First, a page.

Elizabeth Rubenstein, a grieving mother who describes herself as an agnostic atheist, originally posted this on the Facebook page Walking with Forest, a page on which she and her husband have shared the story of their son Forest.
If You Want to Comfort, Don’t Assume
by Elizabeth Rubenstein
We don’t believe in God. We fall into the category of agnostic atheists, meaning that we don’t believe in any deity and we don’t claim to know for sure if any can or do exist.
I put this out there because, as we wade through this world of child loss and the greater world of grief, I find more and more often that many people assume otherwise. I respect everyone’s right to believe whatever they believe. Even without believing, I truly appreciate the offers of prayers for us as I believe that any positivity being put out for us means something. I do not, however, appreciate other religiously based comments. Not because I don’t think they come from a good place or with good intent but because they bring me no comfort and honestly hurt more than they help.
I know that these words come from a good place: an attempt to comfort, a lack of something else to say. I know that some of these things don’t even comfort or feel good to those who do believe.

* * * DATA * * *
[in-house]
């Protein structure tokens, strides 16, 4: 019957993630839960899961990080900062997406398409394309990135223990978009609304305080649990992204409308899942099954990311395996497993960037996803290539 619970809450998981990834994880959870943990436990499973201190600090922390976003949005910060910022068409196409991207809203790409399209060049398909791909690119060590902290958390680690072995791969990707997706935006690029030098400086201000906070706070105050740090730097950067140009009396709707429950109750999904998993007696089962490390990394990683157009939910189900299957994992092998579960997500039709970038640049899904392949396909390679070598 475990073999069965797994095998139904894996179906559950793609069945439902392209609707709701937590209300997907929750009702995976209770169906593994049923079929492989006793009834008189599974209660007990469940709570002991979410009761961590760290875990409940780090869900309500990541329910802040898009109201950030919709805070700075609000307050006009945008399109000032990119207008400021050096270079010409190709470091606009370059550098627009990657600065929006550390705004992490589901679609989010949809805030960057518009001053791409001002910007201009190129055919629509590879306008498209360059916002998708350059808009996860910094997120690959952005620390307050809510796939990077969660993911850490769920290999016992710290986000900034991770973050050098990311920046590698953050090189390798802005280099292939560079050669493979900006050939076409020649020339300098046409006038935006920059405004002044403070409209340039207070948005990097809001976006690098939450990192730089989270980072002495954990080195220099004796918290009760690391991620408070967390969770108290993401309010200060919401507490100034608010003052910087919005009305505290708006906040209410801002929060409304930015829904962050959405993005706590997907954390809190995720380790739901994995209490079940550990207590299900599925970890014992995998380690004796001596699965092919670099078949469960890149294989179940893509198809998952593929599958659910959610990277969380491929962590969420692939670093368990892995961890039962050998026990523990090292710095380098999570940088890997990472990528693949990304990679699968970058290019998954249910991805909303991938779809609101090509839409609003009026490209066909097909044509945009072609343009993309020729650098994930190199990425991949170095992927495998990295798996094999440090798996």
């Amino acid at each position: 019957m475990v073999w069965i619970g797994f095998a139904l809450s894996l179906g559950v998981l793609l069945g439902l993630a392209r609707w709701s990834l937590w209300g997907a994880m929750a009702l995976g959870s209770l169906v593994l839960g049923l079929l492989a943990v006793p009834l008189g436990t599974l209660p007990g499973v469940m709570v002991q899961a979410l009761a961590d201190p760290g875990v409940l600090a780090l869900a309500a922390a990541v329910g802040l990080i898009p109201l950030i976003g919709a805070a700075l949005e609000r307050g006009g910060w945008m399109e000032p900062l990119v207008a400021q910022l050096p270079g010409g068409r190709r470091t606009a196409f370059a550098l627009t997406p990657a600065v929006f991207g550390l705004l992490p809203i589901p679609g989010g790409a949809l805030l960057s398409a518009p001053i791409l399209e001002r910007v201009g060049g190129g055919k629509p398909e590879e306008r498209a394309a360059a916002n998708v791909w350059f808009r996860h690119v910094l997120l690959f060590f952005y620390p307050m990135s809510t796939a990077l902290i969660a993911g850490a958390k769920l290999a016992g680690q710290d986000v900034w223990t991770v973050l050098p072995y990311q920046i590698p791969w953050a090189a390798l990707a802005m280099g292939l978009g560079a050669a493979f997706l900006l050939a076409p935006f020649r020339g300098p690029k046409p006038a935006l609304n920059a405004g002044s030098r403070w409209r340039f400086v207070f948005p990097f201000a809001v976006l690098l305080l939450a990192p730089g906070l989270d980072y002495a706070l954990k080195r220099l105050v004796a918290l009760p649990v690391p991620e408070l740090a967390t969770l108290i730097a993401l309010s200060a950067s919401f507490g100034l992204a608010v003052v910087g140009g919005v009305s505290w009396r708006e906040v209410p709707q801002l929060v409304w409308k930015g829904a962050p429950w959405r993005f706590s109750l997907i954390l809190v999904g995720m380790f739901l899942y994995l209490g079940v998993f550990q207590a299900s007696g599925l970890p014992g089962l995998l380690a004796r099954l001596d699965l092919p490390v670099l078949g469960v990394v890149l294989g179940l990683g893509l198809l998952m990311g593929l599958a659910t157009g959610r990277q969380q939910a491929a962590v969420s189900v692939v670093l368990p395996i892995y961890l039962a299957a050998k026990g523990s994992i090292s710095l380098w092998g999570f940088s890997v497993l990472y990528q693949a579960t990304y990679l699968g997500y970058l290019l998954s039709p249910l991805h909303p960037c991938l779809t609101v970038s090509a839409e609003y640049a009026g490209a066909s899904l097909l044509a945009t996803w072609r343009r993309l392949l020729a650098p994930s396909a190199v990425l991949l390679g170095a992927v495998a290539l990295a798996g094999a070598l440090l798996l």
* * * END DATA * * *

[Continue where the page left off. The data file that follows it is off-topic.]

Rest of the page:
When I hear “God needed another angel” all I can think of is a jealous toddler. My 3 year old handing his 1 year old brother a toy only to grab it back from him the moment he starts to enjoy it. I cannot fathom any god who would “give” a child only to change its mind mere weeks later.
When I hear “God has a plan for you” or “All things happen for a reason” it makes me angry. Flat out, seeing red, angry. How could anyone believe that the death of a child was anyone’s plan?
I have hesitated about posting my thoughts on this for quite a while. Afraid I would offend someone. Afraid I would lose support from those who do believe. Then I realized that ignoring my being offended for fear of offending someone else was ridiculous.
If someone decides to not support us because our beliefs are different than theirs then they never really supported us. If someone is offended because we believe differently, well that’s too bad.
I beg of you all to think before you speak or type. Do you know if the person you are speaking to is religious? Do you know for sure that they hold the same views you do? If not, find something else to say.
My first suggestion is “I’m so sorry.”, “I’m thinking of you.” Or any sentence in which you can use their loved ones name, “We think of Forest often.”